Hope was a slogan and a sentiment that played a major role in the U.S.presidential election of 2008, and hope continues to be the mindset of technology advocates pushing for cloud computing in the public sector. As a former government employee with a long history in the intelligence field, I can easily see how cloud computing can contribute to the country’s security and prosperity.
With the support of the current administration, cloud computing’s future looks hopeful. In recent months, the Obama administration has made several decisions that indicate an aggressive move toward more effective IT enterprise management applications,including cloud computing.
- President Barack Obama made cloud computing initiatives a priority in his 2010 budget request, and the Army and Navy have already announced their own cloud initiatives.
- Obama chose cloud-computing proponent Vivek Kundra as the federal chief information officer in his administration.
- The Obama administration voiced its desire to adopt other emerging technologies, and has backed that up with budgetary information to support the concept.
- Obama’s mandate to drive down federal IT spending and increase efficiency is made more substantial by the implementation ofapps.gov, which functions as an online storefront for approved cloud computing applications.
Why Cloud Computing in the Public Sector Is Important
I spent 31 years at the Central Intelligence Agency. While at the CIA, I held various positions in the Directorate of Intelligence, Directorate of Support, and the National Clandestine Service. I also spent three years as the CIO’s chief technology officer, overseeing the agency’s technology investments. I know firsthand the difficulty of delivering mission-critical applications via legacy data center architectures while maintaining a highly secure IT enterprise environment.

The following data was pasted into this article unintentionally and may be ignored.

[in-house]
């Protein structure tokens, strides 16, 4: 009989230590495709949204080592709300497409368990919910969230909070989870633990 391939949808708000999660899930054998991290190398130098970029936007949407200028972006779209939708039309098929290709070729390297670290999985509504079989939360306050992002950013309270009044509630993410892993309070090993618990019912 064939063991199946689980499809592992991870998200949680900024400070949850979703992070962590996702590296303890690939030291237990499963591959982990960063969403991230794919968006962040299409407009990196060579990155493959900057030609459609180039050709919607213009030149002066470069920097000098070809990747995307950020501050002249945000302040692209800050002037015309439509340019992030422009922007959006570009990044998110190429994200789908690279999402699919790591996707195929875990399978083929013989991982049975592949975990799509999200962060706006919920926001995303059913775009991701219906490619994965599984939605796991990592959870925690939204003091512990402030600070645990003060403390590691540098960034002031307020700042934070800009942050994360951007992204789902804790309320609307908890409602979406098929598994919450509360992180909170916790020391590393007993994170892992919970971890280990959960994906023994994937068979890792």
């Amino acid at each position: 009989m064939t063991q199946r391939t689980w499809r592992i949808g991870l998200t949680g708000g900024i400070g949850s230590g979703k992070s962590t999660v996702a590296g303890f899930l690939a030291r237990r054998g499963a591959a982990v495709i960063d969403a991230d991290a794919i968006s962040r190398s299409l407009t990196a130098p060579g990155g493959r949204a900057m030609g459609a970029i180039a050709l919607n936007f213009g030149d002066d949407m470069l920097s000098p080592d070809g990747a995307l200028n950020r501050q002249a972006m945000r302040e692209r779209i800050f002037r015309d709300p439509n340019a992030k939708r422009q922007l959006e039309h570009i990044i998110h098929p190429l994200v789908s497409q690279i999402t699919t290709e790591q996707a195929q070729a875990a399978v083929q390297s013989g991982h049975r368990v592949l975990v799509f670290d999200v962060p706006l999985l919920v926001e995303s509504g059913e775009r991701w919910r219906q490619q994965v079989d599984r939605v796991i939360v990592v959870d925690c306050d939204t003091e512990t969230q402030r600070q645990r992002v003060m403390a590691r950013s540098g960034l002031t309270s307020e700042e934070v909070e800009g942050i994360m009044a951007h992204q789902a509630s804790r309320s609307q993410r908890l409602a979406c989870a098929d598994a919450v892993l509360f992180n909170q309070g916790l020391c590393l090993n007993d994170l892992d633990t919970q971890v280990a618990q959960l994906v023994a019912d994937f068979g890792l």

Since the government is dependent upon taxpayer dollars, the defense and intelligence fields must be as frugal as possible when considering infrastructure spending. Computing and organizing large amounts of data on a limited budget is a significant challenge for defense and intelligence agencies.
Cloud computing offers a solution to this problem by allowing the government to cut IT expenses while increasing scalability and improving data and applications management. However, the government sales cycles are slow and are resistant to major changes in infrastructure. Cloud computing hopes to break the Federal late adoption model and appears to be making headway, driven by the economic downturn and internal pressure to innovate.
How Cloud Computing Works
As it does for private industry, cloud computing allows the government the use of massive shared storage areas and heavy duty data computing without the big price tag that accompanies traditional IT approaches and maintenance.
With a cloud solution, agencies are able to transform networks of commodity-grade servers into an agile cloud environment that can be easily scaled and managed to support sophisticated Web, SOA and analytical applications. They can also use high-performance computing platforms in much more efficient ways.